Small-scale pig keeping

The pig industry is made up of a variety of systems, with herds ranging from a handful of sows to thousands. On this page, you will find information and guidance aimed specifically at small-scale pig production.


You can browse our full events calendar here, or keep an eye on this page for events specifically aimed at small-scale producers. 

Recordings of online events are available via our Online events and webinar page.


Principles of pig production

If you’re new to pig keeping, or are a small-scale producer, our Principles of Pig Production webinars are perfect for you. Catch-up on our four-part series with Adrian Cox and Christina Huelsmann-Diamond from Farm Vets, focusing on the different stages of pork production. It’s designed to refresh or provide new entrants with an overview of the breeding, farrowing, weaning, growing and finishing stages of pig production.

View FAQs from the series

Farrowing management 

Breeding management

Weaning management

Finishing and growing management

Small-scale producer national meeting (March 2021)

Feeding for efficiency

Alternatives to compound feed

Small-scale pig keeping

Keeping pigs is a satisfying experience but, before making the decision to become a keeper, you need to know the basics of:

  • Pig husbandry
  • Pig health and welfare
  • Pig identification (ear tags, ear tattoos, etc.)
  • Pig movement licensing
  • Biosecurity
  • Legislation

You also need to:

  • Decide whether you want to keep pigs for meat production, breeding or as a pet
  • Do your research to ensure you buy from a reputable source
  • Register with a local farm vet and keep the number to hand
  • Contact a local knackerman or the National Fallen Stock Company (NFSCo) to remove dead stock, if necessary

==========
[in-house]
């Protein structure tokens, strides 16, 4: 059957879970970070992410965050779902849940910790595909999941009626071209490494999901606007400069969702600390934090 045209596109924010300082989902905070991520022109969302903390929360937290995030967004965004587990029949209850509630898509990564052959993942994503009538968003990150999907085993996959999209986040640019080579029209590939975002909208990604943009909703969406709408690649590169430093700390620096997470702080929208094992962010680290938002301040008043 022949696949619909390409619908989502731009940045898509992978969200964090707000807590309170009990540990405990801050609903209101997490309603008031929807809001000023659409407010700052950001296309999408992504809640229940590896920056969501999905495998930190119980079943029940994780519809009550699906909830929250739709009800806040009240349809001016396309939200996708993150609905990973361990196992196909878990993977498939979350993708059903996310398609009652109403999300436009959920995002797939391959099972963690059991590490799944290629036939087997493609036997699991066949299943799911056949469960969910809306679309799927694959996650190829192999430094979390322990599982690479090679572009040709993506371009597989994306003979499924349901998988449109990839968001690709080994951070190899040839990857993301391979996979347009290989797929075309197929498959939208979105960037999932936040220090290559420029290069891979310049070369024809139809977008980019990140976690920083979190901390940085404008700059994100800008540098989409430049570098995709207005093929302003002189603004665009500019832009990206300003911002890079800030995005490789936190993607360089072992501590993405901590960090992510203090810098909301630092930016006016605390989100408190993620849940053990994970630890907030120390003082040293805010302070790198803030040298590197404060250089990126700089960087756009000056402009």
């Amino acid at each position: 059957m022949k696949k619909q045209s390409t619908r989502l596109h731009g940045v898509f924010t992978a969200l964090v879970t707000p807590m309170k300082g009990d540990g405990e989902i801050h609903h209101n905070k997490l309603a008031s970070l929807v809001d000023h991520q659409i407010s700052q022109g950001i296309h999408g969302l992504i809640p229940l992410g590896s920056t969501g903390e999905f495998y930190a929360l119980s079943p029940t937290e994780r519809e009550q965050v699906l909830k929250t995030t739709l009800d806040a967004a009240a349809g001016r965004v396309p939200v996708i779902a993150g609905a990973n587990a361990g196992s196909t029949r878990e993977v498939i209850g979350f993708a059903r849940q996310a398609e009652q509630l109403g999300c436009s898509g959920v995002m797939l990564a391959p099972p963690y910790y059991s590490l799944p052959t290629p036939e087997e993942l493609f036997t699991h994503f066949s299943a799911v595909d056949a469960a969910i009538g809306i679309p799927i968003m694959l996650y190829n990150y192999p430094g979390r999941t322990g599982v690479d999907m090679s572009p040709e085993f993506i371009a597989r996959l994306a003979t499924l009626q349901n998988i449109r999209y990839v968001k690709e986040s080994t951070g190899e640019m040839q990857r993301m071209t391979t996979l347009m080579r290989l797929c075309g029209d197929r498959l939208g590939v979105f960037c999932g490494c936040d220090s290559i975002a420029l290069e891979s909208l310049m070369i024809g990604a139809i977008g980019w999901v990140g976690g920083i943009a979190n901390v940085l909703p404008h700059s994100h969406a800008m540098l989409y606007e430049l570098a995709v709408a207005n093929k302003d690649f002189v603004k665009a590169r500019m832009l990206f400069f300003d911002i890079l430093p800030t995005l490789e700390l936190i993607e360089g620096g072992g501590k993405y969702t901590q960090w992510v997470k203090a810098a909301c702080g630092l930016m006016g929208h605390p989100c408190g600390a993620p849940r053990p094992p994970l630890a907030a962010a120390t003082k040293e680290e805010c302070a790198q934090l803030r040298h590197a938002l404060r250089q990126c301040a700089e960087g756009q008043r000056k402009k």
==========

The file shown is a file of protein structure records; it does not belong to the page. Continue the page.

• Ensure you have access to the following two documents: The Casualty Pig and The code of practice for the welfare of pigs

Download our new pig keepers guide

African swine fever

African swine fever (ASF) is a virus that affects pigs and wild boar and can result in high mortality rates. It is well-established within parts of Europe, Russia and China, with a reservoir of infection in the wild boar population.

Focus must be on ensuring ASF does not spread further. We urge all pig producers to ensure their biosecurity is tight, particularly vehicles, animals and people coming on to their units. We need all pig producers, farmers and the public to pull together to keep this disease out.

It is illegal to feed pigs with catering waste or kitchen scraps, even if it comes from a vegan or vegetarian kitchen

It is illegal to feed pigs with catering waste or kitchen scraps as these can transmit ASF as well as other serious diseases such as foot and mouth disease and classical swine fever.

We have a number of resources to help, which you can access below, as well as videos that explain what ASF is, how to prevent it and the clinical signs to look out for. They also address the impact ASF could have on the industry, in terms of both commercial and rare breed pigs, and our export market.

Find out more about African swine fever

Supplying and using animal by-products as farm animal feed

Alternative diets for pigs

Biosecurity on pig farms

The importance for rare breed pig keepers

Get in touch

Image of staff member Tony Bayles

Tony Bayles

Knowledge Exchange Relationship Manager (North)- Pork

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